representative, by voluntary action, make wage
or salary increases without the necessity of obtaining approval therefor, upon the condition
that such increases will not be used in whole or
in part as the basis for seeking an increase in
price ceilings, or for resisting otherwise justifiable reductions in price ceilings, or, in the case
of products or services being furnished under
contract with a Federal procurement agency,
will not increase the costs to the United States.
7.. In addition to the authority to approve
increases to correct gross inequities and for other
specified purposes, conferred by Section 1 of Title
II of Executive Order 9150, the National War
Labor Board or other designated agency is
hereby authorized to approve, without regard to
the limitations contained in any other orders or
directives, such increases as may be necessary to
correct maladjustments or inequities which
would interfere with the effective transition to a
peacetime economy; provided, however, that in
dispute cases this additional authority shall not
be used to direct increases to be effective as of a
date prior to the date of this order.
Where the National War Labor Board or other
designated agency, or the Price Administrator,
shall have reason to believe that a proposed
wage or salary increase will require a change in
the price ceiling of the commodity or services
involved, such proposed increase, if approved
by the National War Labor Board or such other
designated agency under the authority of this
section, shall become effective only if also approved by the Director of Economic Stabilization.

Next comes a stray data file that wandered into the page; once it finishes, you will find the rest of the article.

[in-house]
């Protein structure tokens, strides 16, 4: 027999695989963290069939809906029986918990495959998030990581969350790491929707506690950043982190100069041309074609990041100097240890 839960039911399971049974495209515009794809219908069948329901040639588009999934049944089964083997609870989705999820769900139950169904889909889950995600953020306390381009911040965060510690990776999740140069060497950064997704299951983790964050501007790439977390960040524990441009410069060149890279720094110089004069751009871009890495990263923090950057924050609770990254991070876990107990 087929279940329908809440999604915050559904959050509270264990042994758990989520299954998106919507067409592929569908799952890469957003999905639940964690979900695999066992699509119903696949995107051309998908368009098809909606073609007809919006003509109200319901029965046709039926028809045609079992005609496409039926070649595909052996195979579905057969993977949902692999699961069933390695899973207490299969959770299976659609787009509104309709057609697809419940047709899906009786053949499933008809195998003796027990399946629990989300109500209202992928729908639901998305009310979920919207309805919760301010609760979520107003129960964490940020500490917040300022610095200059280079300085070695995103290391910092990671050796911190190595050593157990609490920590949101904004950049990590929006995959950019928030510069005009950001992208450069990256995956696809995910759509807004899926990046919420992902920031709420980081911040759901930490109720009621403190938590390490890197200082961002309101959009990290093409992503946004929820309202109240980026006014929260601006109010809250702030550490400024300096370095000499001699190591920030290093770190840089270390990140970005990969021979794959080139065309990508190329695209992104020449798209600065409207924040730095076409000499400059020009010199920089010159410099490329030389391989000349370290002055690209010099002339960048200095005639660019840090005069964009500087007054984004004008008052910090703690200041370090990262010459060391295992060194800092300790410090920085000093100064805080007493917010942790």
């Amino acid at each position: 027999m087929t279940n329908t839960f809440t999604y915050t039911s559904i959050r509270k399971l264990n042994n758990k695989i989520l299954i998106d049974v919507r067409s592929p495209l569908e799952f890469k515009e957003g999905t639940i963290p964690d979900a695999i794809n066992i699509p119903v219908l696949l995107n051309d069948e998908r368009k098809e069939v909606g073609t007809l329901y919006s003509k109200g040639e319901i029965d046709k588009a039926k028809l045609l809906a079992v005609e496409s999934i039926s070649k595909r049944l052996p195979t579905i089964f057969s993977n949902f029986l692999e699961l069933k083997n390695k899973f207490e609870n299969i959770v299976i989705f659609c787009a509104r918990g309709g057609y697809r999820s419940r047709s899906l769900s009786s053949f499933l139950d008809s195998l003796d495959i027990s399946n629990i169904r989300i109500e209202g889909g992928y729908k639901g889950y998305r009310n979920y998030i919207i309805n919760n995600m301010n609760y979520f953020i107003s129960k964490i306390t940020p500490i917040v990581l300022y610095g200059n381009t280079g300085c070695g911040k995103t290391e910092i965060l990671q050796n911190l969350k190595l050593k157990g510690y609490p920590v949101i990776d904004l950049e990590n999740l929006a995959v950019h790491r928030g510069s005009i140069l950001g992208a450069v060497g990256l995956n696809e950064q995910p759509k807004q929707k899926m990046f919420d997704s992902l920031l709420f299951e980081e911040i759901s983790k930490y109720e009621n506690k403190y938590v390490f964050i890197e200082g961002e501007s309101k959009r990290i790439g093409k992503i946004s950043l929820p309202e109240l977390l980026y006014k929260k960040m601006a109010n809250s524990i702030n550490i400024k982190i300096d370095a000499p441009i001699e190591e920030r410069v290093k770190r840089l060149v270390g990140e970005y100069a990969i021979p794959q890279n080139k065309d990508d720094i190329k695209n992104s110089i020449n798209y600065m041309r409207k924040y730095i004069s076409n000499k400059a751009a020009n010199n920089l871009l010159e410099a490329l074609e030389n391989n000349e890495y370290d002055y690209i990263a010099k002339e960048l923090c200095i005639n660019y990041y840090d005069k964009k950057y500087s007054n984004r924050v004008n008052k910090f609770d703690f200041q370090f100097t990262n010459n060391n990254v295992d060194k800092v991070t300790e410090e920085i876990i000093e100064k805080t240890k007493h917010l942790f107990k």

3. Officials charged with the settlement of
labor disputes in accordance with the terms of
Executive Order 9017 and Section 7 of the War
Labor Disputes Act shall consider that labor
disputes which would interrupt work contributing to the production of military supplies or
interfere with effective transition to a peacetime
economy are disputes which interrupt work
contributing to the effective prosecution of the
war.
903

LAW DEPARTMENT

V
The War Production Board shall move as
rapidly as feasible without endangering orderly
reconversion and the stabilization of the economy to free business from its controls. During
the transition it shall use all of its authorized
powers to expand the production of materials
which are in short supply; limit the manufacture
of products for which materials or facilities are
insufficient* control the accumulation of inventories so as to avoid speculative hoarding and

unbalanced distribution which would curtail
total production; grant priority assistance to
break bottlenecks which would impede the
reconversion process; facilitate the fulfillment of
relief and other essential export programs, and
allocate scarce materials or facilities necessary
for the production of low-priced items essential
to the continued success of the stabilization

program.
HARRY S. TRUMAN
T H E WHITE HOUSE

August i

CURRENT EVENTS
Resignation of Mr. Preston as First Vice President of
the Federal Reserve Bank of Chicago.

Mr. H. P. Preston who had served as an officer
of the Federal Reserve Bank of Chicago since
March 2.1, 1933, and as the First Vice President
since March 1, 1936, resigned effective August
31, 1945, in order to accept the presidency of the
Hamilton National Bank of Knoxville, Tennessee.
Flection of Class A Director

On September 5, 1945, Mr. Clarence E. Hill,
Chairman of the Board, Northwestern National
Bank of Minneapolis, Minneapolis, Minnesota,
was elected a Class A Director of the Federal
Reserve Bank of Minneapolis to fill the unexpired portion of the term, ending December 31,
1946. Mr. Hill succeeds Mr. Shirley S. Ford,
deceased.
The Federal Reserve in World War II
In recent issues of the Burroughs Clearing House

there appeared two articles, entitled "The Federal Reserve in World War I I , " by Mr. M. S.
Szymczak, a Member of the Board of Governors
of the Federal Reserve System. Reprints of the
articles in limited number are available for distribution upon receipt of requests addressed to
the Board of Governors of the Federal Reserve
System, Washington Z5, D. C.
Admissions of State Banks to Membership in the
Federal Reserve System
The following State banks were admitted to
membership in the Federal Reserve System

904




during the period July 16, 1945, to August 15,
1945, inclusive: